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  1. #1
    Old Skeptic stronglight's Avatar
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    Can you identify these vintage British made bike accessories?

    Just re-discovered these while rummaging through my treasure chest of vintage oddities.
    I thought some of you might like to see them and perhaps someone can guess their purpose.
    Simple, clever and practical devices. They are made of a cast aluminum alloy.
    Cyclo is the manufacturer which produced derailleurs, freewheels and many other clever gadgets.
    If no one can guess their function, I'll explain later in the day.


    These probably date from the 1950s, and you might occasionally use these on your Club Racer.




  2. #2
    Ho-Jahm Hocam's Avatar
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    Well it's clear they were bolted on to the bike by the marks on the left slot.

    I think they're tire levers that bolted onto your axle so you won't lose them. The bend is to ensure they don't contact your spokes.
    Race-o-meter:
    Broken until next season

  3. #3
    Lanky Lass East Hill's Avatar
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    I'd say that Hocam's spot on.

    East Hill
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  4. #4
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    Lamp bracket?

    Neal

  5. #5
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    Spare wheel hangers.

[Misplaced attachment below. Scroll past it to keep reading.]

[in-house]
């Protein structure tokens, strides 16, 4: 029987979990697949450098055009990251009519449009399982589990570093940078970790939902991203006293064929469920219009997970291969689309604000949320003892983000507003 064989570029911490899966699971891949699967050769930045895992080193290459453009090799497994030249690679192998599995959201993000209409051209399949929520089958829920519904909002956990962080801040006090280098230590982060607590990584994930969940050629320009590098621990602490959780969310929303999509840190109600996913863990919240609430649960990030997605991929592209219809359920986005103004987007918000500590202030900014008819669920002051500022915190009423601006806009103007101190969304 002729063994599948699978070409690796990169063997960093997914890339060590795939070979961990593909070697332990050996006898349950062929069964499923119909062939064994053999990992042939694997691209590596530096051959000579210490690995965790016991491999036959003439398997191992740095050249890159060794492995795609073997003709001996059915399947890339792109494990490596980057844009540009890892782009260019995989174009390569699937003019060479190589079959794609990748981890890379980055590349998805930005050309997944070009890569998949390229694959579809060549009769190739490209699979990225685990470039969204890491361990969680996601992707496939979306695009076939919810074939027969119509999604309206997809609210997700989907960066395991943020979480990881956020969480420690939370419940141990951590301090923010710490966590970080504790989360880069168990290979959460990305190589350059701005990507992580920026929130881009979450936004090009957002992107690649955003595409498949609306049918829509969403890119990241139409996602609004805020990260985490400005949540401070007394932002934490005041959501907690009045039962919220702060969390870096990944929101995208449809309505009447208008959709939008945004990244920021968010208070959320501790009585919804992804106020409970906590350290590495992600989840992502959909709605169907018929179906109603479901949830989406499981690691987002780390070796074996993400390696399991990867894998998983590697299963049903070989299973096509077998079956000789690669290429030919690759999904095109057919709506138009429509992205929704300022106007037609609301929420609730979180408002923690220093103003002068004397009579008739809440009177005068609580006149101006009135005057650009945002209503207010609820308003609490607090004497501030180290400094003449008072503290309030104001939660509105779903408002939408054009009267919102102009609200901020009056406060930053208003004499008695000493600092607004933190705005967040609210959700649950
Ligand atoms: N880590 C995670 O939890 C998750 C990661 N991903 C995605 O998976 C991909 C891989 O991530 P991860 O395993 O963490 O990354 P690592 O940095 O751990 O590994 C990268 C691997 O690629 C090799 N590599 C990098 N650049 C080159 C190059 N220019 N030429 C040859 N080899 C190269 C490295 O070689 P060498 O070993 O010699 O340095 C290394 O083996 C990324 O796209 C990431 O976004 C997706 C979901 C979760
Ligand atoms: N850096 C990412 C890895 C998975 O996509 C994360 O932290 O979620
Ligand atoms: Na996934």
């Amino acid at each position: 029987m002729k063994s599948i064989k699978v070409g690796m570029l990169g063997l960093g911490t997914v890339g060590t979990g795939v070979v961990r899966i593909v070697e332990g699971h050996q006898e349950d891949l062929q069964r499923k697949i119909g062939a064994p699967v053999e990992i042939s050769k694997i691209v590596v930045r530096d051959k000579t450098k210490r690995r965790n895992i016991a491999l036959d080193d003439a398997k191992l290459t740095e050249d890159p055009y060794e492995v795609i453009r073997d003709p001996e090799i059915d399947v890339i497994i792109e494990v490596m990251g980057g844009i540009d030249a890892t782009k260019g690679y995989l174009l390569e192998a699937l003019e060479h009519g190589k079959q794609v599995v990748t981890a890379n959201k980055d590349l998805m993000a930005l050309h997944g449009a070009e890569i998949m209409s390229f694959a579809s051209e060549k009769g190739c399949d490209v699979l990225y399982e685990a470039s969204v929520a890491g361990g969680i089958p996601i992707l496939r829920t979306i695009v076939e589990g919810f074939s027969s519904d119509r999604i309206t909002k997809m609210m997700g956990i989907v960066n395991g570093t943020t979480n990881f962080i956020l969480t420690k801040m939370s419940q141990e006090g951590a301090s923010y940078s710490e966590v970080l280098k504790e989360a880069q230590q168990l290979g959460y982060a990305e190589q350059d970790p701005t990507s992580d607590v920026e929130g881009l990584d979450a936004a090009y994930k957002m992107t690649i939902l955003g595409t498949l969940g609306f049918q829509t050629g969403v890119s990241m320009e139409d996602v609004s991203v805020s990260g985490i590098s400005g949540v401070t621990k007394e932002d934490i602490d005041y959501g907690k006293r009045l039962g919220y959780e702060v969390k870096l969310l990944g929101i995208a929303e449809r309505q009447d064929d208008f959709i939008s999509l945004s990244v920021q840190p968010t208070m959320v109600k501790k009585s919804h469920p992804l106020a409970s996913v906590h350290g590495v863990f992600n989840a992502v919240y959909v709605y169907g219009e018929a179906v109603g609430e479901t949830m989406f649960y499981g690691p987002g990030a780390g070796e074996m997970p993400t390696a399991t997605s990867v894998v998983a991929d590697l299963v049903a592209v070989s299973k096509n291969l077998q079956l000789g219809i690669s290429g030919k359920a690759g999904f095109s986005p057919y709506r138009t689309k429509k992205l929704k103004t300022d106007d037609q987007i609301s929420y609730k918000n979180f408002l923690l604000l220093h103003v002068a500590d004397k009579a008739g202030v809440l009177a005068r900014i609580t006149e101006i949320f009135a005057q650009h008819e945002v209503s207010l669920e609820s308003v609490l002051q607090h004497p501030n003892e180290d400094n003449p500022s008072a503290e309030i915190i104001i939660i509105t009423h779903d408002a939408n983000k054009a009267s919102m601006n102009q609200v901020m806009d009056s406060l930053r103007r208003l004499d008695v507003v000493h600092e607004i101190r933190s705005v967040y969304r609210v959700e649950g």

6. #6
    CroMosexual purevl's Avatar
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    aren't they for carrying an extra wheelset to the races?

    (edit) dammit! beat me to it by like 5 seconds (/edit)

  7. #7
    Senior Member Grand Bois's Avatar
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    I say they are to give additional leverage when loosening or tightening hub wingnuts.

  8. #8
    Designer steppinthefunk's Avatar
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    parts to two tubular tire holders?

  9. #9
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    Convert single-speed frame to take Cyclo dérailleur.

  10. #10
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    For training wheels?

  11. #11
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    Oh, wait, they're for beating the crap out of your Cycle Benelux derailleurs after struggling and failing to get them adjusted!

    Neal

  12. #12
    Lanky Lass East Hill's Avatar
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    Quote Originally Posted by nlerner View Post
    Oh, wait, they're for beating the crap out of your Cycle Benelux derailleurs after struggling and failing to get them adjusted!

    Neal
    Winner!



    East Hill
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  13. #13
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    dbakl and purevl for the win. How else would a cyclist carry their racing wheels to the start of a race?

  14. #14
    Old Skeptic stronglight's Avatar
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    Quote Originally Posted by LWaB View Post
    dbakl and purevl for the win. How else would a cyclist carry their racing wheels to the start of a race?
    Yes indeed! You guys got it. BRAVO!